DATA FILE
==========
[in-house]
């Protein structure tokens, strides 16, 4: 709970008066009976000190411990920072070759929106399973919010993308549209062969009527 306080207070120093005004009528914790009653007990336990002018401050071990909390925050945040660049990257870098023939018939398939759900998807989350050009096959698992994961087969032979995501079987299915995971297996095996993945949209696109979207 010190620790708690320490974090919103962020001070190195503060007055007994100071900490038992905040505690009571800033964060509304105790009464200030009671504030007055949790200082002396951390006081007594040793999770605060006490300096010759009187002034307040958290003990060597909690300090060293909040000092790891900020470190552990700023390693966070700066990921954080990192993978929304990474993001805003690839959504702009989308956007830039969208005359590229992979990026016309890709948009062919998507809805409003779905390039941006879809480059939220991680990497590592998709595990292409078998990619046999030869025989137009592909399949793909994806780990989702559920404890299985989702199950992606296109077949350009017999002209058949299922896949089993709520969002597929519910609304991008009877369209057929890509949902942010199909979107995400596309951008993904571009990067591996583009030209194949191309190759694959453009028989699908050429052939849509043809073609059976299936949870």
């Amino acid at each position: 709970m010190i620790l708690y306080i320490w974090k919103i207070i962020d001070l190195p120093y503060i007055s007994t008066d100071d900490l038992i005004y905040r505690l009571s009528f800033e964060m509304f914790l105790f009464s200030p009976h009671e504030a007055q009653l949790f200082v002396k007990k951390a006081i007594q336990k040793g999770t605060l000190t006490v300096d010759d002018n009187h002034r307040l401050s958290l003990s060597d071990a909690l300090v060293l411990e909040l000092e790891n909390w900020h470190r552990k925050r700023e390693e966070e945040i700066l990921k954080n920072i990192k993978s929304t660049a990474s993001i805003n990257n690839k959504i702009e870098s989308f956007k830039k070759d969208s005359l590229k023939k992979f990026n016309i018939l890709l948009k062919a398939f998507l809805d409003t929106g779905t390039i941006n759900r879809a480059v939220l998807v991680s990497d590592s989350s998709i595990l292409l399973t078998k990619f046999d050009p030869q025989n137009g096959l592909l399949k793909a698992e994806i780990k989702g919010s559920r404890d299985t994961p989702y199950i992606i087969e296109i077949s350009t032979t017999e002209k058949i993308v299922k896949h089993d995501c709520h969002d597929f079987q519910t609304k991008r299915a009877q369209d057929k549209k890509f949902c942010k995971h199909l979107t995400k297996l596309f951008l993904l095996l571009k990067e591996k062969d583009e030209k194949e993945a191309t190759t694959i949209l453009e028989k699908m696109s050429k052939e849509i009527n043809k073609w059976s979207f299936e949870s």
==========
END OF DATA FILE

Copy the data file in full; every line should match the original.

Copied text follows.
[in-house]
């Protein structure tokens, strides 16, 4: 709970008066009976000190411990920072070759929106399973919010993308549209062969009527 306080207070120093005004009528914790009653007990336990002018401050071990909390925050945040660049990257870098023939018939398939759900998807989350050009096959698992994961087969032979995501079987299915995971297996095996993945949209696109979207 010190620790708690320490974090919103962020001070190195503060007055007994100071900490038992905040505690009571800033964060509304105790009464200030009671504030007055949790200082002396951390006081007594040793999770605060006490300096010759009187002034307040958290003990060597909690300090060293909040000092790891900020470190552990700023390693966070700066990921954080990192993978929304990474993001805003690839959504702009989308956007830039969208005359590229992979990026016309890709948009062919998507809805409003779905390039941006879809480059939220991680990497590592998709595990292409078998990619046999030869025989137009592909399949793909994806780990989702559920404890299985989702199950992606296109077949350009017999002209058949299922896949089993709520969002597929519910609304991008009877369209057929890509949902942010199909979107995400596309951008993904571009990067591996583009030209194949191309190759694959453009028989699908050429052939849509043809073609059976299936949870």
């Amino acid at each position: 709970m010190i620790l708690y306080i320490w974090k919103i207070i962020d001070l190195p120093y503060i007055s007994t008066d100071d900490l038992i005004y905040r505690l009571s009528f800033e964060m509304f914790l105790f009464s200030p009976h009671e504030a007055q009653l949790f200082v002396k007990k951390a006081i007594q336990k040793g999770t605060l000190t006490v300096d010759d002018n009187h002034r307040l401050s958290l003990s060597d071990a909690l300090v060293l411990e909040l000092e790891n909390w900020h470190r552990k925050r700023e390693e966070e945040i700066l990921k954080n920072i990192k993978s929304t660049a990474s993001i805003n990257n690839k959504i702009e870098s989308f956007k830039k070759d969208s005359l590229k023939k992979f990026n016309i018939l890709l948009k062919a398939f998507l809805d409003t929106g779905t390039i941006n759900r879809a480059v939220l998807v991680s990497d590592s989350s998709i595990l292409l399973t078998k990619f046999d050009p030869q025989n137009g096959l592909l399949k793909a698992e994806i780990k989702g919010s559920r404890d299985t994961p989702y199950i992606i087969e296109i077949s350009t032979t017999e002209k058949i993308v299922k896949h089993d995501c709520h969002d597929f079987q519910t609304k991008r299915a009877q369209d057929k549209k890509f949902c942010k995971h199909l979107t995400k297996l596309f951008l993904l095996l571009k990067e591996k062969d583009e030209k194949e993945a191309t190759t694959i949209l453009e028989k699908m696109s050429k052939e849509i009527n043809k073609w059976s979207f299936e949870s």